Though, the principle was strictly observed by English courts to clear away everything which might engender suspicion and distrust of the Tribunal and so to promote the feeling of confidence in the administration of Justice. Logistical hindrances within the Indian setup such as the need for informal redressal setups, consideration of administrative policy et al. require the Administrative Bodies to dilute the meaning of pecuniary interests. [30] Though, this may be considered as a critique to the Indian adaptation that we have drifted from the traditional adaptation of the principle that nothing is to be done which creates even suspicion, that there has been an improper interference with the course of justice. As the Hon’ble Supreme Court observed in Manek Lal vs. Premchand [31] : “It is obvious that pecuniary interest, however small it may be in a subject-matter of the proceedings, would wholly disqualify a member from acting as a Judge.”

Unlike cases of personal bias or bias as to subject-matter pecuniary bias cases are far more direct. The test in the former is whether there is a likelihood of bias in the Judge. A distant possibility will not prove bias. In that case, the test is not whether in fact a bias has affected the judgement; the test always is and must be whether a litigant could reasonably apprehend that the bias attributable to a member of the Tribunal might have operated against him in the final decision of the Tribunal. As far as the test for the latter is concerned, however slight the interest may be, a violation of the principles of natural justice exists.


Unlike laws in other jurisdictions laws governing the functioning of administration and its relationship with individuals, the law in India is largely not codified and relies heavily on judicial interpretation. The administration thus, in dealing with rulemaking, quasi-judicial and purely administrative functions has to carefully observe natural justice principles. The Common Law tradition has used the expression natural justice to refer to two distinct presumptions of interpretation; the audi alteram partem rule and the rules against the ‘appearance of bias’ which includes pecuniary bias.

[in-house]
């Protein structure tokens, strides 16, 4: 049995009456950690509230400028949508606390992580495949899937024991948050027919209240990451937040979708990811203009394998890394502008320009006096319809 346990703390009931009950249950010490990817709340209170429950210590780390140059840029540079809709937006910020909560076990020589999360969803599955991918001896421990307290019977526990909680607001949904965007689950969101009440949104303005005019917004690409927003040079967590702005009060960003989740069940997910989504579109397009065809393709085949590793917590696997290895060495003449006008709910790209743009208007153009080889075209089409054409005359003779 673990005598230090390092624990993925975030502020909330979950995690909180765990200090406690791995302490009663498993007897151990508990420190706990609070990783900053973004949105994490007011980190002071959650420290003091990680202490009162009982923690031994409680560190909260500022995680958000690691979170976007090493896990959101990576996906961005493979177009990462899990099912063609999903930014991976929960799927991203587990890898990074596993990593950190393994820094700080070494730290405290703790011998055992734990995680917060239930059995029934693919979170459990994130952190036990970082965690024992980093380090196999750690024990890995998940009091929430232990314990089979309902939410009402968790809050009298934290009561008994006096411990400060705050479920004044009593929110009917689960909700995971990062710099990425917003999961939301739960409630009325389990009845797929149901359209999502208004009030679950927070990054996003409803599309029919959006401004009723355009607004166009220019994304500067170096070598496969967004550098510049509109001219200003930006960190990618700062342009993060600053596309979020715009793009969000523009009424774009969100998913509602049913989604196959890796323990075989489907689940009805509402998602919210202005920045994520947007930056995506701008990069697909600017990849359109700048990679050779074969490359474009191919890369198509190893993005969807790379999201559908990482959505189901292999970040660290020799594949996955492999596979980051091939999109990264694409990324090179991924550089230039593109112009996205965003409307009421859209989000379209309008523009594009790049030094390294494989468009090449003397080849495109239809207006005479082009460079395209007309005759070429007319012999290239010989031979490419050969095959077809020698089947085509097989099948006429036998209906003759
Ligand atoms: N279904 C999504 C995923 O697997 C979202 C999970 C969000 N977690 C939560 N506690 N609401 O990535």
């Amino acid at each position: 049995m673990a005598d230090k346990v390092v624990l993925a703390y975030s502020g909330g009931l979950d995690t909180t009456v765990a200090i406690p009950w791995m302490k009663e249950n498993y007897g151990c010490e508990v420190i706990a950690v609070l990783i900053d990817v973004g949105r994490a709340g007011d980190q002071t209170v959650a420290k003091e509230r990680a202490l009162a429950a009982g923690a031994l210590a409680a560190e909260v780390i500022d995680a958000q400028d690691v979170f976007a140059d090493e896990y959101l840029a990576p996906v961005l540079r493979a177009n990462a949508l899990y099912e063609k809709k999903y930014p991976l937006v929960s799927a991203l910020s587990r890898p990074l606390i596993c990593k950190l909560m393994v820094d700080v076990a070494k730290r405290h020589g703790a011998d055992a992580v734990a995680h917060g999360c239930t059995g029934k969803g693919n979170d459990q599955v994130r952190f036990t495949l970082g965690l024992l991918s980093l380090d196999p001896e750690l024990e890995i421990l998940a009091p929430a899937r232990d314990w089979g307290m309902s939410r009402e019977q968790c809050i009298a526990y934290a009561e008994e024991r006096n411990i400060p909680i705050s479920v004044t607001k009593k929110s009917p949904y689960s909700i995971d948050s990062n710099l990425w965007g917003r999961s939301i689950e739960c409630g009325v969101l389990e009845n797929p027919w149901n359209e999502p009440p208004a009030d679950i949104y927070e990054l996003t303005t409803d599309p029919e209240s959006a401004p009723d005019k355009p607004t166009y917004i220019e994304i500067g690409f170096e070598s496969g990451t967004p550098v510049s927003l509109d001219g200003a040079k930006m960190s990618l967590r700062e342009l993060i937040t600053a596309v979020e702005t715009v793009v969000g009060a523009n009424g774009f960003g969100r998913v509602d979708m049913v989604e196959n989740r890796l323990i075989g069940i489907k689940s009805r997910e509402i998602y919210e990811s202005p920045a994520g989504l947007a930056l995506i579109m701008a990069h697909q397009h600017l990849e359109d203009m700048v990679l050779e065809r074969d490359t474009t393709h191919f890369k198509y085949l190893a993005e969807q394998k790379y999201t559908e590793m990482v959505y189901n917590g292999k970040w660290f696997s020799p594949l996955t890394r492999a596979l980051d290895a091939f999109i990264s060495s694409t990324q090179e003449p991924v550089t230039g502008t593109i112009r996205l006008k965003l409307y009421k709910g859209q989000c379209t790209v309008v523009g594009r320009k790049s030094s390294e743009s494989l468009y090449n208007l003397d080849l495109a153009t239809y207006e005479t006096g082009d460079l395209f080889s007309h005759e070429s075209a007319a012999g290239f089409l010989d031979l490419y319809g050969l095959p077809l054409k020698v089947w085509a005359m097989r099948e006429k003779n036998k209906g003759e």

The maxim Nemo in propria causa judex, esse debet, broadly governs the rule against pecuniary bias. Thus, Pecuniary Bias in the ambit of Administrative Law would deal with any operative prejudice that the authority may have against an individual which vitiates the latter’s interests. As illustrated in the paper there are two broad interpretations of the rule against pecuniary bias – the British interpretation and the Indian interpretation.

The English system while dealing with a small and focused jurisdiction in terms of subjects has come up with a very strict interpretation of the rule against Pecuniary Bias. Any slight albeit direct pecuniary interest in the outcome of the quasi-judicial verdict dismisses the presence of the judge in a case. As cited above, the Indian principle is a lot more diluted. Firstly, post the Kraipak verdict the thin line between administrative actions and quasi-judicial functions has been done away with. Therefore, any pecuniary interest while performing a pure administrative action would also vitiate the principles of natural justice. Though, this seems a far more stricter interpretation of the principle against pecuniary bias, the courts have softened their stand and the tests for the rule against bias in India have a reduced standard when it comes to judging the role of bias.